When Rhode Island residents head to the polls today, they will be asked to vote on three statewide ballot measures requesting funding for environmental, recreational and educational projects. Among these measures is Question 1, which asks if the state may borrow $100 million in bonds to fund the second phase of renovations to the University of Rhode Island’s Narragansett Bay Campus, which houses the Graduate School of Oceanography.
Question 1 has received support from numerous state business and political leaders, as well as President Christina Paxson P’19, who penned an op-ed in the Boston Globe last week in which she highlighted the benefits that the renovated research facilities would bring to the state.
“These investments will prepare the bay campus to deepen its impact on the local, national and global ocean economy for decades to come and benefit all Rhode Islanders in the process,” Paxson wrote.
In addition to hosting the Graduate School of Oceanography, URI’s Narragansett Bay Campus is home to research facilities that are used by more than 20 institutions at URI, such as the College of Engineering, said Paula Bontempi, dean of the Graduate School of Oceanography.
Much of the existing infrastructure at the bay campus is outdated and in need of replacement, Bontempi said. The Horn Laboratory, which was built more than 50 years ago as a bomb shelter, is “literally crumbling,” she added, with leaks in the roof draining into conference rooms and contaminating laboratories.
The poor state of the Horn Lab is “really an embarrassment” for the GSO, Bontempi said. “We have the talent to do the research we want to undertake, we just are limited by our facilities.”
If approved by voters, the second phase of renovations, which follows an initial set of changes which began in 2018, would replace the Horn Lab with a new “Ocean Frontiers Building,” which would include “adaptable laboratory space” as well as new power and HVAC systems, according to URI’s master plan. The second phase also includes the construction of a new Ocean Engineering Complex, renovations to the Coastal Institute, additions to the Marine Geological Samples Laboratory and the construction of a gate house at the entrance of the campus.
Rhode Island voters approved a ballot measure to spend $45 million on the project for the first phase of renovations four years ago. The first phase is currently underway, Bontempi said, and includes a new pier for research vessels, a new Marine Operations Facility and an Ocean Robotics Laboratory.
These new research facilities will lead to an expansion of URI’s research portfolio and profile, Paxson said in an interview with The Herald. This will result in “a better research ecosystem in the state of Rhode Island that will feed more research and more innovation for all the institutions in the state, not just the University of Rhode Island,” she said.
The renovated facilities will also benefit existing research collaboration between the bay campus and faculty at the Institute at Brown for Environment and Society and the University’s Department of Earth, Environmental and Planetary Sciences, Paxson added.
Investment in the bay campus research facilities will also support Rhode Island’s growing blue economy, Bontempi said, which encompasses the state’s marine and coastal industries, and includes sectors such as renewable marine-based energy, tourism, recreation, defense and water quality management. The blue economy generates more than $5 billion for Rhode Island’s economy each year, which is projected to double to $10 billion by 2030, according to a URI press release.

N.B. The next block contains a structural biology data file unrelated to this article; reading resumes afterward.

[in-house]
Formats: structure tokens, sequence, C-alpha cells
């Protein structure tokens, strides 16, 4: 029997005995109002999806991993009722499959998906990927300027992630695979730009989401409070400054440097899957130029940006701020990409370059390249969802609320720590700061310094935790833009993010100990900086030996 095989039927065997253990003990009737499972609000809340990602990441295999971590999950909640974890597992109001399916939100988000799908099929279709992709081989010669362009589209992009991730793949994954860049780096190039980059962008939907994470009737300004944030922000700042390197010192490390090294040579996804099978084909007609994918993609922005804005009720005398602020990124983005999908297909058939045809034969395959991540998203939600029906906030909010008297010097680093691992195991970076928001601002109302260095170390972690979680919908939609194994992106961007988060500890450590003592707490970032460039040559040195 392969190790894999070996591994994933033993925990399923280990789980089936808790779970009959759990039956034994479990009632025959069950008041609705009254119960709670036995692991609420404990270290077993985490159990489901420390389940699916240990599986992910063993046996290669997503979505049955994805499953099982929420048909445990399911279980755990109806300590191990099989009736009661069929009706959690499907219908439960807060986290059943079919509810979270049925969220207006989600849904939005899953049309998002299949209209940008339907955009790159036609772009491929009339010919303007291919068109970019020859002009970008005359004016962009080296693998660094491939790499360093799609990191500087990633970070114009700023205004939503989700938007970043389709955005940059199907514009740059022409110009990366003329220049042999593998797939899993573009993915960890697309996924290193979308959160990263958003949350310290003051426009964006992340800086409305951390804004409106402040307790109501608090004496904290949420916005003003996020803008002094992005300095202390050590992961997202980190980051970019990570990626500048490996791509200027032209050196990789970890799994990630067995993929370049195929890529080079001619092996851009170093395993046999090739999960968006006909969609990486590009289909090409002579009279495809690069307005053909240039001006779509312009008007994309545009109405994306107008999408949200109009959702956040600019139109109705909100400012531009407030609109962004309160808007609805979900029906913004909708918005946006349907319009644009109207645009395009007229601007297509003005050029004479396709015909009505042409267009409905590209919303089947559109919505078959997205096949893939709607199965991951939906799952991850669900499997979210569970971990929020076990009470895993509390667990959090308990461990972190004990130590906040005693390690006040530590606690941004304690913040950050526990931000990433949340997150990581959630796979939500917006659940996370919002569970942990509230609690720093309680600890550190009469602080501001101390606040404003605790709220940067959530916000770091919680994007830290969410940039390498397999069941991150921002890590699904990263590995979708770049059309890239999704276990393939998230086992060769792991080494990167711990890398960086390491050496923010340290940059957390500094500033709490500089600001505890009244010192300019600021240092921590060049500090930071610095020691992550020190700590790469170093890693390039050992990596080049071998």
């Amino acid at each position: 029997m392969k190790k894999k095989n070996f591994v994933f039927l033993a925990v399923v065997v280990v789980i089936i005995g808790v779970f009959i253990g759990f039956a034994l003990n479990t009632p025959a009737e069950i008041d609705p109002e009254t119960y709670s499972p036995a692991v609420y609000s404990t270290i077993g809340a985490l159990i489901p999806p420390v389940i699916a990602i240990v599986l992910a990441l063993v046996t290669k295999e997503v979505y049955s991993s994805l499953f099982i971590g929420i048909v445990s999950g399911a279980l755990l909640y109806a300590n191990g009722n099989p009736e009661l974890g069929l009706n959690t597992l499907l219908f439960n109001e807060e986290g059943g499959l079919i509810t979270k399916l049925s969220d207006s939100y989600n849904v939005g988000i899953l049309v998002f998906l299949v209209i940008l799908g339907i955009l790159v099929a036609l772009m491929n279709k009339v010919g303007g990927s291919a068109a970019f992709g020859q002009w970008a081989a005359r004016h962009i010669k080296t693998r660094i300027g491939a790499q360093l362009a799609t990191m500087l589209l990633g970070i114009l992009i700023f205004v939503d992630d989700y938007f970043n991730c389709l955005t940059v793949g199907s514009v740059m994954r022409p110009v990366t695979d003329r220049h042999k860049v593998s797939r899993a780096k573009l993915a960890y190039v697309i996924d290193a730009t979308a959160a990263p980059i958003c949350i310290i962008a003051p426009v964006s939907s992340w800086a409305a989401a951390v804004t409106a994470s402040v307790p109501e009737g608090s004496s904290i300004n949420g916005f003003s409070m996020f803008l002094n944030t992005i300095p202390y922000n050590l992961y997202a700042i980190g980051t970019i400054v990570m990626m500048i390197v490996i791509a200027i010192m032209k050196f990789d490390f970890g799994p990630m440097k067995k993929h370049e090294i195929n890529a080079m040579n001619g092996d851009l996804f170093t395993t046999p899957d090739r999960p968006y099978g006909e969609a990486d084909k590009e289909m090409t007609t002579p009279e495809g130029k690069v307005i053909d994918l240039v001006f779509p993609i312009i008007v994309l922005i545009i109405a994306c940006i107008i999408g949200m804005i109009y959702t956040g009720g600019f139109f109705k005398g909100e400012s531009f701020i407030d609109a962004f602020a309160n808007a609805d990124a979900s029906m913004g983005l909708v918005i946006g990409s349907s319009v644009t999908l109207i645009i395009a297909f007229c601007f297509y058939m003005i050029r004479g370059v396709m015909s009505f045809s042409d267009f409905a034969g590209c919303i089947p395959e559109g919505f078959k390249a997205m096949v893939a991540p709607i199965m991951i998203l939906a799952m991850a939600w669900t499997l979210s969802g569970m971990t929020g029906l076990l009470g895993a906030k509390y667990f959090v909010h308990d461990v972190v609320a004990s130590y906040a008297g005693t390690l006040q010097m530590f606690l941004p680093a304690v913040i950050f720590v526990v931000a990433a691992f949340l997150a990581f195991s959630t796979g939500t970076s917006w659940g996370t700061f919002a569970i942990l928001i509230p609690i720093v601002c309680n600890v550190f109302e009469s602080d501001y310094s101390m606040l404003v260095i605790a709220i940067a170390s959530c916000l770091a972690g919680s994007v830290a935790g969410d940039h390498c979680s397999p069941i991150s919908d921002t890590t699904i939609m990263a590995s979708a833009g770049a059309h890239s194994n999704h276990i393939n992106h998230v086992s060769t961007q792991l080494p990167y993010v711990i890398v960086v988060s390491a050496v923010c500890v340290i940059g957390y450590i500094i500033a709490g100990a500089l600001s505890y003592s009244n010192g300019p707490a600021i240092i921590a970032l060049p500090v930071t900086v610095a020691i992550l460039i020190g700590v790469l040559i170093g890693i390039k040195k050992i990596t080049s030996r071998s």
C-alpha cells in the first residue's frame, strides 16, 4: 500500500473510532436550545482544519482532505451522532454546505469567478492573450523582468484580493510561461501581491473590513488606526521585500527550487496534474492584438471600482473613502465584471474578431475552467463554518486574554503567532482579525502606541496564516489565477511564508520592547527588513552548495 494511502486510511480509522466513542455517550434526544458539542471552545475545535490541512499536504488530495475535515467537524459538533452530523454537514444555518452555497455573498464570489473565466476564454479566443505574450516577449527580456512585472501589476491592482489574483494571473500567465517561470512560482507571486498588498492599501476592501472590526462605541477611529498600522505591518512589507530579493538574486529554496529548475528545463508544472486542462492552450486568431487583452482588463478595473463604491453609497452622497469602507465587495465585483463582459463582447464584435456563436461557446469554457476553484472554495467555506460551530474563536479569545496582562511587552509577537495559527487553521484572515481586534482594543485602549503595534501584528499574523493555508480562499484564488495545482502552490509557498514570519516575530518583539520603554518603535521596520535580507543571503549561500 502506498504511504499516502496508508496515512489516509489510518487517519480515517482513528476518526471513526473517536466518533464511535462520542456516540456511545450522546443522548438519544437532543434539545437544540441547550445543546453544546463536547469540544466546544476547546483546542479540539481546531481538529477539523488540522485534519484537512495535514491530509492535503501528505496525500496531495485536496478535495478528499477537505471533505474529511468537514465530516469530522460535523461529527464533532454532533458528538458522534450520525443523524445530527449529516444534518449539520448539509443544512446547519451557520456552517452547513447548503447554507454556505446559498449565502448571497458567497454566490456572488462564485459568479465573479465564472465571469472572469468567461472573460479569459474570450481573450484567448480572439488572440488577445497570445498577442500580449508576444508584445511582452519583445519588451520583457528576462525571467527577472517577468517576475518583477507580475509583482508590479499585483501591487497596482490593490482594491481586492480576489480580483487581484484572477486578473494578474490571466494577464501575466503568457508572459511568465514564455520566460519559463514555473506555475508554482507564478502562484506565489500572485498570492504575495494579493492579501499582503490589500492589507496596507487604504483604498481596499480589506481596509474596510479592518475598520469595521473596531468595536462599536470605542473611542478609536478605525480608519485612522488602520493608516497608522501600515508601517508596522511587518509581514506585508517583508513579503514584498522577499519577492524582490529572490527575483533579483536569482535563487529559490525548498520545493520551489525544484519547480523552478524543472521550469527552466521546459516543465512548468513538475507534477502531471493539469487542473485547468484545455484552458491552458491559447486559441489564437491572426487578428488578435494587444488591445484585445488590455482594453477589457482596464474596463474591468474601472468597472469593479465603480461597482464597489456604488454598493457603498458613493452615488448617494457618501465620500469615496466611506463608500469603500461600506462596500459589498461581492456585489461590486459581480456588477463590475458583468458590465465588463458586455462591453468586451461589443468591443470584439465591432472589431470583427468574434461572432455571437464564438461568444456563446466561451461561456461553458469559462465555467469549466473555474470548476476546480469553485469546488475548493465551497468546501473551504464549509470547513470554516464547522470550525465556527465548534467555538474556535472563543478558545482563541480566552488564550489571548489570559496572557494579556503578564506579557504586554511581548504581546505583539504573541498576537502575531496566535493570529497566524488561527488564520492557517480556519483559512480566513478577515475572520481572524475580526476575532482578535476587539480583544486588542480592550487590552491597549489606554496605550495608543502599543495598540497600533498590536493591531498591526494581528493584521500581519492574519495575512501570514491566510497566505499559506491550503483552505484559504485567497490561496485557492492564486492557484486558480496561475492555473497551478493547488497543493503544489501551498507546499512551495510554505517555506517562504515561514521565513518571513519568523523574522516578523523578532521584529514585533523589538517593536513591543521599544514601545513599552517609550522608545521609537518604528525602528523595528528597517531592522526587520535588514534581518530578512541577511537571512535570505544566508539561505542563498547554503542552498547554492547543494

The new research infrastructure would facilitate research that will guide the future of the blue economy — including the training of a “climate-literate workforce” as the state pivots to marine-based renewable energy sources such as offshore wind, Bontempi said. “This is about workforce development,” she added.
Bontempi also emphasized that major industries and partners in the state have expressed interest in funding research at URI’s new proposed facilities to test “the integrity of coasts, shorelines (and) the impacts of sea level rise on our cities and our coastal infrastructure.” This research is incredibly important in a state like Rhode Island, where a large portion of properties are situated along coastlines, Bontempi said.
To drum up support for the ballot measure, URI has launched a “Vote Yes on 1” media campaign, which hosted a kick-off event on Sept. 28 at the bay campus. At the event, state business leaders, URI administrators and Governor Dan McKee all expressed their support for the measure. URI also contributed $250,000 to an associated advocacy organization called Rhode Islanders for Higher Education to fund digital and TV advertisements endorsing the measure, according to public records reviewed by The Herald.
Bontempi believes URI is running the media campaign in order to educate voters on the role the bay campus and its institutions play in securing Rhode Island’s future. “Most people that I encounter are supportive of education and workforce development,” she said. “But that doesn't change the fact that $100 million is a lot of money, and we're asking a lot of the taxpayers of Rhode Island.”
Paxson emphasized that her advocacy for the ballot measure is part of a culture of mutual support among colleges and universities in the state. Institutions in Rhode Island “support each other because we understand how important higher education and research … is to the citizens of the state and to the economic development of the state,” she said.
“It is in (everyone’s) best interest to increase and expand investment in an institution like URI,” Paxson added. “I hope very much that (the measure) passes.”
Sam Levine is a senior staff writer from Brooklyn, New York covering staff and student labor. He is a sophomore concentrating in International and Public Affairs.